The internet media plays a significant role in the process of defining and forming social consciousness and its limits towards achieving social change in the modern world characterized by informal interaction. In theoretical conception, functionalism believes that mass media revolution and solidarity as an agent of communication would facilitate the occurrence of revolutionary modes of reception and functioning of different target audiences. Through embracing maintenance strategy topology, it is easier for an internet user to identify the aspects of self-disclosure, positivity, and social networking as the assuring factors that promoted the effectiveness of mass cultural modes used across the generational divides to manage the cross-generational conflict as is the case in Syria and Ukraine. The change has been inspired by authenticity longing that clouds the memory of a person to experience the absolute real from the enclosures of the norms of the society. Therefore, understanding the mass culture is made possible through expressions, illustrations, and even reactions to political and social interests, as was the case during the revolution in Egypt (Mansour 39).

Social media has catalyzed democratic reforms and government changes across the globe. The social media has become a very significant tool for expression of dissatisfaction with any form of poor governance, corruption, and abuse of office. This platform has been used by the global community to demand accountability and good leadership. For instance, activities on social media forced the parliament of the Philippines, Ukraine, and Egypt to impeach their presidents. In the Philippines, the public protest on social media forced congress to reverse its earlier stand that President Joseph Estrada would not be impeached. The Filipinos’ public outcry on different social media sites and eventual street protests forced the government to present crucial evidence of poor governance against Estrada. The political activists used social media to mobilize the Filipinos to pour into the streets and order for the trial of the president when still in office. Due to fear that the president might centralize power to defeat the legal and parliamentary systems, the activists circulated the message ‘Go to EDSA’ on social media sites. The message pulled millions of Filipinos into the Manila streets. Owing to fear of losing the support of the public, the congress had to impeach the corrupt president (Abdelhay 21).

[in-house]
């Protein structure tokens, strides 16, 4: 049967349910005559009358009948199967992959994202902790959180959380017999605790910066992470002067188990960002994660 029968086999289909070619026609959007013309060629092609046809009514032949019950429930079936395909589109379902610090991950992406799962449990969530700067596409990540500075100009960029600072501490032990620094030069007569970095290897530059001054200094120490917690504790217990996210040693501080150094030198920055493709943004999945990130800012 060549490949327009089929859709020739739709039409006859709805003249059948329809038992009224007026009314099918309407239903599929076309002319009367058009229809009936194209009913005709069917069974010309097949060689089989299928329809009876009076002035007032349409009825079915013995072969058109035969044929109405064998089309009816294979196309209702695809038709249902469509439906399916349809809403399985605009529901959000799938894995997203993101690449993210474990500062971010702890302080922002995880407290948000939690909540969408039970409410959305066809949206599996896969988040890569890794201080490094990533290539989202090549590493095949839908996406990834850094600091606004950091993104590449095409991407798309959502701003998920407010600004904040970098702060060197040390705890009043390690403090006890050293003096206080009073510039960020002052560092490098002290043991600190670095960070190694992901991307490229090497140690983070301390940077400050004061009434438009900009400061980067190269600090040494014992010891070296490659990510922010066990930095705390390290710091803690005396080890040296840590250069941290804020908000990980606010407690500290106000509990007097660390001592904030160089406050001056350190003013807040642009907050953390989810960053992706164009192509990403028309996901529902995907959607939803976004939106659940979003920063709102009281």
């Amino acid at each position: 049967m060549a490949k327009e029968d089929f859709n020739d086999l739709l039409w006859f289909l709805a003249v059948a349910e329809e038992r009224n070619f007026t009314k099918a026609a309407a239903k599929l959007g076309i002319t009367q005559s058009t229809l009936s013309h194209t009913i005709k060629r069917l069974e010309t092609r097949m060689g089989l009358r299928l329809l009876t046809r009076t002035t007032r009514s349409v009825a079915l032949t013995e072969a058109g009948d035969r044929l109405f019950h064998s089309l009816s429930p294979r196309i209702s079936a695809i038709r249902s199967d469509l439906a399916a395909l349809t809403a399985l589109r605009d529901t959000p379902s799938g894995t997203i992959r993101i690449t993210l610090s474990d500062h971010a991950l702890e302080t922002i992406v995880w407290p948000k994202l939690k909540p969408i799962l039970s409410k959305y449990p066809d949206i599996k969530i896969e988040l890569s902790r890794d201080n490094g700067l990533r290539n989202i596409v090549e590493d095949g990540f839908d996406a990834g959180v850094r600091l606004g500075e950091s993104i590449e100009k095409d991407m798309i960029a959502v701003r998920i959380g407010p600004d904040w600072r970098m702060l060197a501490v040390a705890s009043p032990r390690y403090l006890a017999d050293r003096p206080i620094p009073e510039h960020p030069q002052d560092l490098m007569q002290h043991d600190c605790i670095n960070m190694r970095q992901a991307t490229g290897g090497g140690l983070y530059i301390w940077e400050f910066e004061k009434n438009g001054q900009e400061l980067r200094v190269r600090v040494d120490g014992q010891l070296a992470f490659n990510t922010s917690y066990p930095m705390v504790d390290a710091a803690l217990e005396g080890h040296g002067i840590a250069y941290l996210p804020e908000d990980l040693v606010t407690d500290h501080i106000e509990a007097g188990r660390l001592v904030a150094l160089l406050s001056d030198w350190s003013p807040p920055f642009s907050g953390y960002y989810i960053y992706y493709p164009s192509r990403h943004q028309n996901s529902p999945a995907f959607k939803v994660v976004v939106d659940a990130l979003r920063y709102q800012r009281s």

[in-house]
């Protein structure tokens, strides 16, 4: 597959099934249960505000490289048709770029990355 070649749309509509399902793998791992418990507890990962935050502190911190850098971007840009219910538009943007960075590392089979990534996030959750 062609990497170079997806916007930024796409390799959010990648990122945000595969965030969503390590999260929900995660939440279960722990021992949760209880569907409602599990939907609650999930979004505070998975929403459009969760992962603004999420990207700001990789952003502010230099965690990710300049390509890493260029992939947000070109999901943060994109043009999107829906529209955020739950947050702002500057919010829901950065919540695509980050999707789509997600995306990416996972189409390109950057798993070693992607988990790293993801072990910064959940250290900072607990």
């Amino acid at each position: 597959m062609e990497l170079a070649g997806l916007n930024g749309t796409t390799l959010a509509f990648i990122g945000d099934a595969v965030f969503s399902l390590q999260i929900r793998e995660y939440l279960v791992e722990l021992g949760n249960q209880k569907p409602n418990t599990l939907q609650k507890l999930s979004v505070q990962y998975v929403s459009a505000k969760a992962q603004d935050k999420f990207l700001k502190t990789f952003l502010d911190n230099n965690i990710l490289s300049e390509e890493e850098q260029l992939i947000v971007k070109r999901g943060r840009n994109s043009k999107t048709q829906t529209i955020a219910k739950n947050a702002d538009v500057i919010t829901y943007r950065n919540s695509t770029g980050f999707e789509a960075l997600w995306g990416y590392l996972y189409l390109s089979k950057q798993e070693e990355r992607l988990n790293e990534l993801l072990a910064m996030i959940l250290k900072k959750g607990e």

Conclusively, the paradigm shift in the internet user mechanism is defined by manipulation and interactivity levels that may emerge as a conservatory of the viewer’s traditional spectatorship among the activists. Social media has remained very instrumental in fighting poor governance and has catalyzed political revolution and a leadership change in countries such as Egypt, Libya, the Philippines, and Ukraine.

Works Cited

Abdelhay, Nur. “The Arab uprising 2011: new media in the hands of a new generation in North Africa.” Aslib Proceedings 64.5 (2012): 11-39. Print.

Al-Suwaidi, Jonah. From tribe to facebook: The transformational role of social networks. Abu Dhabi, UAE: The Emirates Center for Strategic Studies and Research, 2013. Print.

Chaney, Eric. “Democratic Change in the Arab World, Past and Present.” Harvard Review 23.1 (2012): 363-414. Print.

Mansour, Elton. “The role of social networking sites (SNSs) in the January 25th Revolution in Egypt.” Library Review 61.2 (2012): 23-67. Print.